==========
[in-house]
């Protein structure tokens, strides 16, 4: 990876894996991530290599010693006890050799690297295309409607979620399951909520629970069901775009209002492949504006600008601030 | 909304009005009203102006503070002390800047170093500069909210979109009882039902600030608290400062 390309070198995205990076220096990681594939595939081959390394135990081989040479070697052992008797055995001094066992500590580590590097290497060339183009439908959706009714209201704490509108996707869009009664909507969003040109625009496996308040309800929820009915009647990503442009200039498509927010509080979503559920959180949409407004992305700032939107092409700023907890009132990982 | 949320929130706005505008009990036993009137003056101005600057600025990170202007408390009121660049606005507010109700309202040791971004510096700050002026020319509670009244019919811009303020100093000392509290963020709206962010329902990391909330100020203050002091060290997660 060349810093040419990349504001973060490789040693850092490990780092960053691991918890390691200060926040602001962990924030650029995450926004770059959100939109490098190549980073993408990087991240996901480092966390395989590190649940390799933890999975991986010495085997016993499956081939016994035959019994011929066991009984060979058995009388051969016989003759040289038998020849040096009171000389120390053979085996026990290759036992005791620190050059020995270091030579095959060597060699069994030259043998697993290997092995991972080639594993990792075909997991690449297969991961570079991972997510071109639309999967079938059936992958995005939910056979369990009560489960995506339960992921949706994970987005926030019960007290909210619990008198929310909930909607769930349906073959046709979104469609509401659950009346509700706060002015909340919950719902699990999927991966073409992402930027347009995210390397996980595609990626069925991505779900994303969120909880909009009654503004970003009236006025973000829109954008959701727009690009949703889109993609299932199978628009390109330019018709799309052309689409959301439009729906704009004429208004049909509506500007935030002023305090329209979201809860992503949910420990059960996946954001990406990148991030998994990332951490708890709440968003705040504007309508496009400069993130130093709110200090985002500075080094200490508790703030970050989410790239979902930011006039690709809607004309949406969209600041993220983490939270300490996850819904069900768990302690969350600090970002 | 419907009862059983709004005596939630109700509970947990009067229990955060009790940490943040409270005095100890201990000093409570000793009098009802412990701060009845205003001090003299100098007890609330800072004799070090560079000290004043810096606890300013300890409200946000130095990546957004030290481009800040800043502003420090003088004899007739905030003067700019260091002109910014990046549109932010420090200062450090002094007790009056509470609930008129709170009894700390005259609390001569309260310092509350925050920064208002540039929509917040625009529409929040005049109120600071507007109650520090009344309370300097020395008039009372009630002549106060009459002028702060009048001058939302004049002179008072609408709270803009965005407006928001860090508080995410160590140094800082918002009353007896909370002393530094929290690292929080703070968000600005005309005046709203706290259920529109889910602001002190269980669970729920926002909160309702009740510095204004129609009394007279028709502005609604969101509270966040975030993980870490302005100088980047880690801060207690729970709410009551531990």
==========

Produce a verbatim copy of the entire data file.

[in-house]
């Protein structure tokens, strides 16, 4: 990876894996991530290599010693006890050799690297295309409607979620399951909520629970069901775009209002492949504006600008601030 | 909304009005009203102006503070002390800047170093500069909210979109009882039902600030608290400062 390309070198995205990076220096990681594939595939081959390394135990081989040479070697052992008797055995001094066992500590580590590097290497060339183009439908959706009714209201704490509108996707869009009664909507969003040109625009496996308040309800929820009915009647990503442009200039498509927010509080979503559920959180949409407004992305700032939107092409700023907890009132990982 | 949320929130706005505008009990036993009137003056101005600057600025990170202007408390009121660049606005507010109700309202040791971004510096700050002026020319509670009244019919811009303020100093000392509290963020709206962010329902990391909330100020203050002091060290997660 060349810093040419990349504001973060490789040693850092490990780092960053691991918890390691200060926040602001962990924030650029995450926004770059959100939109490098190549980073993408990087991240996901480092966390395989590190649940390799933890999975991986010495085997016993499956081939016994035959019994011929066991009984060979058995009388051969016989003759040289038998020849040096009171000389120390053979085996026990290759036992005791620190050059020995270091030579095959060597060699069994030259043998697993290997092995991972080639594993990792075909997991690449297969991961570079991972997510071109639309999967079938059936992958995005939910056979369990009560489960995506339960992921949706994970987005926030019960007290909210619990008198929310909930909607769930349906073959046709979104469609509401659950009346509700706060002015909340919950719902699990999927991966073409992402930027347009995210390397996980595609990626069925991505779900994303969120909880909009009654503004970003009236006025973000829109954008959701727009690009949703889109993609299932199978628009390109330019018709799309052309689409959301439009729906704009004429208004049909509506500007935030002023305090329209979201809860992503949910420990059960996946954001990406990148991030998994990332951490708890709440968003705040504007309508496009400069993130130093709110200090985002500075080094200490508790703030970050989410790239979902930011006039690709809607004309949406969209600041993220983490939270300490996850819904069900768990302690969350600090970002 | 419907009862059983709004005596939630109700509970947990009067229990955060009790940490943040409270005095100890201990000093409570000793009098009802412990701060009845205003001090003299100098007890609330800072004799070090560079000290004043810096606890300013300890409200946000130095990546957004030290481009800040800043502003420090003088004899007739905030003067700019260091002109910014990046549109932010420090200062450090002094007790009056509470609930008129709170009894700390005259609390001569309260310092509350925050920064208002540039929509917040625009529409929040005049109120600071507007109650520090009344309370300097020395008039009372009630002549106060009459002028702060009048001058939302004049002179008072609408709270803009965005407006928001860090508080995410160590140094800082918002009353007896909370002393530094929290690292929080703070968000600005005309005046709203706290259920529109889910602001002190269980669970729920926002909160309702009740510095204004129609009394007279028709502005609604969101509270966040975030993980870490302005100088980047880690801060207690729970709410009551531990």